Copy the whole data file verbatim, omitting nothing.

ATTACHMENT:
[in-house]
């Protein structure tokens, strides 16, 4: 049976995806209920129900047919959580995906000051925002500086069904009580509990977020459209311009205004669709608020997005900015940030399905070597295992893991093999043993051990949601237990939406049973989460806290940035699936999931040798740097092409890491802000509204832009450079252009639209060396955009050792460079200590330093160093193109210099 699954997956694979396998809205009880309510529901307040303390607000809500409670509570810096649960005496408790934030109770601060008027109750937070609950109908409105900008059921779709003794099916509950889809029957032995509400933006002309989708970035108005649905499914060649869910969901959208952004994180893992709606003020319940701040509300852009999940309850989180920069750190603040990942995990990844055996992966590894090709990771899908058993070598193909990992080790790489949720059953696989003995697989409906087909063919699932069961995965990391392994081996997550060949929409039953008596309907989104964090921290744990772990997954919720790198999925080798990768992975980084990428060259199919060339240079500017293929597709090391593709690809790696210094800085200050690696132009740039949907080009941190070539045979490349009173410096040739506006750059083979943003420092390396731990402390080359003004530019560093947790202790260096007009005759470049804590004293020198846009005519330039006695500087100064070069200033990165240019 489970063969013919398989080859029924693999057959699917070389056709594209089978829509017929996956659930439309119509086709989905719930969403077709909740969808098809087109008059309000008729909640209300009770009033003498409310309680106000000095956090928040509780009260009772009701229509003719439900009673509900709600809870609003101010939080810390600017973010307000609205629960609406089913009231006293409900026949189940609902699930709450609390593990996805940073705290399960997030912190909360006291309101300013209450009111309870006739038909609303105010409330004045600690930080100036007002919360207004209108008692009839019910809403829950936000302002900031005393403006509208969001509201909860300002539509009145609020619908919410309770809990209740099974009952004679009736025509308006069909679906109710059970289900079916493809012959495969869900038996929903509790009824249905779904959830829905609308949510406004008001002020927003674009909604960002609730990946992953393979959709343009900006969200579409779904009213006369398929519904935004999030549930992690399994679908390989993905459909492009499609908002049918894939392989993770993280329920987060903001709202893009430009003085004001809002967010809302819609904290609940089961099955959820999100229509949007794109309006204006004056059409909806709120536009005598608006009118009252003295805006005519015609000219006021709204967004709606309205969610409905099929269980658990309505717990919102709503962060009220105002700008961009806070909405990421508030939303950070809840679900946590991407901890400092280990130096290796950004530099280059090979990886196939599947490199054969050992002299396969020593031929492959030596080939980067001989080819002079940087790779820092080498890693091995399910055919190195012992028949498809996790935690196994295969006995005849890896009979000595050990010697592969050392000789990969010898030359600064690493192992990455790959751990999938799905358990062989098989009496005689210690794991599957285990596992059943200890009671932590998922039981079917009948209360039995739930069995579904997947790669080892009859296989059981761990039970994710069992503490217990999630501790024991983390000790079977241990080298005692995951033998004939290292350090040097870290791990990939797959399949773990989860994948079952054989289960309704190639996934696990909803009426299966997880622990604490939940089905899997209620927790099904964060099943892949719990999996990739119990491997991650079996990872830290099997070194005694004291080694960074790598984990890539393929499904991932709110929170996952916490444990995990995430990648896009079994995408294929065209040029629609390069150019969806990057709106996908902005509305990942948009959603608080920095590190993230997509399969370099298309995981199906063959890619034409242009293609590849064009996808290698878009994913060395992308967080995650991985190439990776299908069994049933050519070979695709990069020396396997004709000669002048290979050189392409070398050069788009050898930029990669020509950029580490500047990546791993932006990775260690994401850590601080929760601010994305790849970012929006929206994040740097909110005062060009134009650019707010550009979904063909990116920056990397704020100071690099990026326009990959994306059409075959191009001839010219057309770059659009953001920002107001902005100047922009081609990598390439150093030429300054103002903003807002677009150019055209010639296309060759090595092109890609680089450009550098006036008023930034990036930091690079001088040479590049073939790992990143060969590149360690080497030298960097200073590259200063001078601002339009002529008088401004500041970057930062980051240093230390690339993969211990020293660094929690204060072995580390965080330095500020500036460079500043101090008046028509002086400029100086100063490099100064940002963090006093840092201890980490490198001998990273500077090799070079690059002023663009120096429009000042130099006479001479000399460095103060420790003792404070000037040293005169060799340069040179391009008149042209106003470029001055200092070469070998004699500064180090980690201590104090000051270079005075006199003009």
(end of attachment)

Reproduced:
[in-house]
């Protein structure tokens, strides 16, 4: 049976995806209920129900047919959580995906000051925002500086069904009580509990977020459209311009205004669709608020997005900015940030399905070597295992893991093999043993051990949601237990939406049973989460806290940035699936999931040798740097092409890491802000509204832009450079252009639209060396955009050792460079200590330093160093193109210099 699954997956694979396998809205009880309510529901307040303390607000809500409670509570810096649960005496408790934030109770601060008027109750937070609950109908409105900008059921779709003794099916509950889809029957032995509400933006002309989708970035108005649905499914060649869910969901959208952004994180893992709606003020319940701040509300852009999940309850989180920069750190603040990942995990990844055996992966590894090709990771899908058993070598193909990992080790790489949720059953696989003995697989409906087909063919699932069961995965990391392994081996997550060949929409039953008596309907989104964090921290744990772990997954919720790198999925080798990768992975980084990428060259199919060339240079500017293929597709090391593709690809790696210094800085200050690696132009740039949907080009941190070539045979490349009173410096040739506006750059083979943003420092390396731990402390080359003004530019560093947790202790260096007009005759470049804590004293020198846009005519330039006695500087100064070069200033990165240019 489970063969013919398989080859029924693999057959699917070389056709594209089978829509017929996956659930439309119509086709989905719930969403077709909740969808098809087109008059309000008729909640209300009770009033003498409310309680106000000095956090928040509780009260009772009701229509003719439900009673509900709600809870609003101010939080810390600017973010307000609205629960609406089913009231006293409900026949189940609902699930709450609390593990996805940073705290399960997030912190909360006291309101300013209450009111309870006739038909609303105010409330004045600690930080100036007002919360207004209108008692009839019910809403829950936000302002900031005393403006509208969001509201909860300002539509009145609020619908919410309770809990209740099974009952004679009736025509308006069909679906109710059970289900079916493809012959495969869900038996929903509790009824249905779904959830829905609308949510406004008001002020927003674009909604960002609730990946992953393979959709343009900006969200579409779904009213006369398929519904935004999030549930992690399994679908390989993905459909492009499609908002049918894939392989993770993280329920987060903001709202893009430009003085004001809002967010809302819609904290609940089961099955959820999100229509949007794109309006204006004056059409909806709120536009005598608006009118009252003295805006005519015609000219006021709204967004709606309205969610409905099929269980658990309505717990919102709503962060009220105002700008961009806070909405990421508030939303950070809840679900946590991407901890400092280990130096290796950004530099280059090979990886196939599947490199054969050992002299396969020593031929492959030596080939980067001989080819002079940087790779820092080498890693091995399910055919190195012992028949498809996790935690196994295969006995005849890896009979000595050990010697592969050392000789990969010898030359600064690493192992990455790959751990999938799905358990062989098989009496005689210690794991599957285990596992059943200890009671932590998922039981079917009948209360039995739930069995579904997947790669080892009859296989059981761990039970994710069992503490217990999630501790024991983390000790079977241990080298005692995951033998004939290292350090040097870290791990990939797959399949773990989860994948079952054989289960309704190639996934696990909803009426299966997880622990604490939940089905899997209620927790099904964060099943892949719990999996990739119990491997991650079996990872830290099997070194005694004291080694960074790598984990890539393929499904991932709110929170996952916490444990995990995430990648896009079994995408294929065209040029629609390069150019969806990057709106996908902005509305990942948009959603608080920095590190993230997509399969370099298309995981199906063959890619034409242009293609590849064009996808290698878009994913060395992308967080995650991985190439990776299908069994049933050519070979695709990069020396396997004709000669002048290979050189392409070398050069788009050898930029990669020509950029580490500047990546791993932006990775260690994401850590601080929760601010994305790849970012929006929206994040740097909110005062060009134009650019707010550009979904063909990116920056990397704020100071690099990026326009990959994306059409075959191009001839010219057309770059659009953001920002107001902005100047922009081609990598390439150093030429300054103002903003807002677009150019055209010639296309060759090595092109890609680089450009550098006036008023930034990036930091690079001088040479590049073939790992990143060969590149360690080497030298960097200073590259200063001078601002339009002529008088401004500041970057930062980051240093230390690339993969211990020293660094929690204060072995580390965080330095500020500036460079500043101090008046028509002086400029100086100063490099100064940002963090006093840092201890980490490198001998990273500077090799070079690059002023663009120096429009000042130099006479001479000399460095103060420790003792404070000037040293005169060799340069040179391009008149042209106003470029001055200092070469070998004699500064180090980690201590104090000051270079005075006199003009």